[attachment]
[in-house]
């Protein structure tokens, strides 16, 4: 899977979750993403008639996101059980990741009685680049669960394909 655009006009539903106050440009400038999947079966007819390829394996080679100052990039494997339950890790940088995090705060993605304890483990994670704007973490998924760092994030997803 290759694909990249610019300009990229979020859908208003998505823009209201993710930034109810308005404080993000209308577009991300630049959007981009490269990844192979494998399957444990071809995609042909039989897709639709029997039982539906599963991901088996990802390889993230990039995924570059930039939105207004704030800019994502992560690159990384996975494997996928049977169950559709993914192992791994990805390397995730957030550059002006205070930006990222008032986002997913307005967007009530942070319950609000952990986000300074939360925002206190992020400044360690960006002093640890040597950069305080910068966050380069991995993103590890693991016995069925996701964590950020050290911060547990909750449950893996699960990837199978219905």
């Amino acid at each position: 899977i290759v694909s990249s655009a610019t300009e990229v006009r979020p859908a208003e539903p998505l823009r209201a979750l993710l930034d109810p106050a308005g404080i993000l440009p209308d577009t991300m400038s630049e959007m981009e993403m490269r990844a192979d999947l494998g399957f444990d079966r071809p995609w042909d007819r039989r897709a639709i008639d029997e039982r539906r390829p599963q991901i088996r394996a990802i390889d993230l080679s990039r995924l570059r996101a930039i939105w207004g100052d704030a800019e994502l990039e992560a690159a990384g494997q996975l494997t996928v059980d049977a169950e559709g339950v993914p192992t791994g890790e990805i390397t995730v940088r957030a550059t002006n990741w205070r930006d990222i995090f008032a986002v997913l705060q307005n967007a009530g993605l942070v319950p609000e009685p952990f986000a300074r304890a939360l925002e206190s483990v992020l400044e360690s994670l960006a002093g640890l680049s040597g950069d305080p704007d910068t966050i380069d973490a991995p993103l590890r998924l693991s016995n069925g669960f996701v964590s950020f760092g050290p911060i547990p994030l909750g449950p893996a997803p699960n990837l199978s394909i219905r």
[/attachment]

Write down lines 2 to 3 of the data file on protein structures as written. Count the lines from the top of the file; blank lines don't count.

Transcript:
């Protein structure tokens, strides 16, 4: 899977979750993403008639996101059980990741009685680049669960394909 655009006009539903106050440009400038999947079966007819390829394996080679100052990039494997339950890790940088995090705060993605304890483990994670704007973490998924760092994030997803 290759694909990249610019300009990229979020859908208003998505823009209201993710930034109810308005404080993000209308577009991300630049959007981009490269990844192979494998399957444990071809995609042909039989897709639709029997039982539906599963991901088996990802390889993230990039995924570059930039939105207004704030800019994502992560690159990384996975494997996928049977169950559709993914192992791994990805390397995730957030550059002006205070930006990222008032986002997913307005967007009530942070319950609000952990986000300074939360925002206190992020400044360690960006002093640890040597950069305080910068966050380069991995993103590890693991016995069925996701964590950020050290911060547990909750449950893996699960990837199978219905």
């Amino acid at each position: 899977i290759v694909s990249s655009a610019t300009e990229v006009r979020p859908a208003e539903p998505l823009r209201a979750l993710l930034d109810p106050a308005g404080i993000l440009p209308d577009t991300m400038s630049e959007m981009e993403m490269r990844a192979d999947l494998g399957f444990d079966r071809p995609w042909d007819r039989r897709a639709i008639d029997e039982r539906r390829p599963q991901i088996r394996a990802i390889d993230l080679s990039r995924l570059r996101a930039i939105w207004g100052d704030a800019e994502l990039e992560a690159a990384g494997q996975l494997t996928v059980d049977a169950e559709g339950v993914p192992t791994g890790e990805i390397t995730v940088r957030a550059t002006n990741w205070r930006d990222i995090f008032a986002v997913l705060q307005n967007a009530g993605l942070v319950p609000e009685p952990f986000a300074r304890a939360l925002e206190s483990v992020l400044e360690s994670l960006a002093g640890l680049s040597g950069d305080p704007d910068t966050i380069d973490a991995p993103l590890r998924l693991s016995n069925g669960f996701v964590s950020f760092g050290p911060i547990p994030l909750g449950p893996a997803p699960n990837l199978s394909i219905r």